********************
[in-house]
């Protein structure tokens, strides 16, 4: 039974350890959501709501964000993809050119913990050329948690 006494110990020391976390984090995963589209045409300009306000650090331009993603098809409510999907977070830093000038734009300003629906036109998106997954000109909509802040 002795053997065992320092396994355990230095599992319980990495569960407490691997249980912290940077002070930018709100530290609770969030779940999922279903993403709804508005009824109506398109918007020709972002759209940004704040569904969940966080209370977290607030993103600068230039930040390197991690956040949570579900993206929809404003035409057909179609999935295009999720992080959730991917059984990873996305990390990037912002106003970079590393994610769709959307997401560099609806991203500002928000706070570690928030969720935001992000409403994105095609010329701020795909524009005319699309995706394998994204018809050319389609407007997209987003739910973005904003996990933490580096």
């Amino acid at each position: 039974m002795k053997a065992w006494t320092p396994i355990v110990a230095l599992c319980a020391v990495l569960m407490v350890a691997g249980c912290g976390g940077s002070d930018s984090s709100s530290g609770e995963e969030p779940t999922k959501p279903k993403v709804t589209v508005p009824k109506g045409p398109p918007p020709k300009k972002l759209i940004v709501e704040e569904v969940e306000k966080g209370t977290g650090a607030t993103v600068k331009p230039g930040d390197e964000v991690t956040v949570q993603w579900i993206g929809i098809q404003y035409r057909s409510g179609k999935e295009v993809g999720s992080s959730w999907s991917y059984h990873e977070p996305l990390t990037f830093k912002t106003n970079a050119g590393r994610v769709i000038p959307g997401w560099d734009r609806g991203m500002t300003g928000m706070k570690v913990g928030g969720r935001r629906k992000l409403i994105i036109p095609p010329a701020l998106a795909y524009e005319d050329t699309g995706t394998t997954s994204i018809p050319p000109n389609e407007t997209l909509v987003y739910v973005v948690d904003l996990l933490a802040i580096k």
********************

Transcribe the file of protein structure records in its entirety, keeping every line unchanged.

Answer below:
[in-house]
């Protein structure tokens, strides 16, 4: 039974350890959501709501964000993809050119913990050329948690 006494110990020391976390984090995963589209045409300009306000650090331009993603098809409510999907977070830093000038734009300003629906036109998106997954000109909509802040 002795053997065992320092396994355990230095599992319980990495569960407490691997249980912290940077002070930018709100530290609770969030779940999922279903993403709804508005009824109506398109918007020709972002759209940004704040569904969940966080209370977290607030993103600068230039930040390197991690956040949570579900993206929809404003035409057909179609999935295009999720992080959730991917059984990873996305990390990037912002106003970079590393994610769709959307997401560099609806991203500002928000706070570690928030969720935001992000409403994105095609010329701020795909524009005319699309995706394998994204018809050319389609407007997209987003739910973005904003996990933490580096």
């Amino acid at each position: 039974m002795k053997a065992w006494t320092p396994i355990v110990a230095l599992c319980a020391v990495l569960m407490v350890a691997g249980c912290g976390g940077s002070d930018s984090s709100s530290g609770e995963e969030p779940t999922k959501p279903k993403v709804t589209v508005p009824k109506g045409p398109p918007p020709k300009k972002l759209i940004v709501e704040e569904v969940e306000k966080g209370t977290g650090a607030t993103v600068k331009p230039g930040d390197e964000v991690t956040v949570q993603w579900i993206g929809i098809q404003y035409r057909s409510g179609k999935e295009v993809g999720s992080s959730w999907s991917y059984h990873e977070p996305l990390t990037f830093k912002t106003n970079a050119g590393r994610v769709i000038p959307g997401w560099d734009r609806g991203m500002t300003g928000m706070k570690v913990g928030g969720r935001r629906k992000l409403i994105i036109p095609p010329a701020l998106a795909y524009e005319d050329t699309g995706t394998t997954s994204i018809p050319p000109n389609e407007t997209l909509v987003y739910v973005v948690d904003l996990l933490a802040i580096k």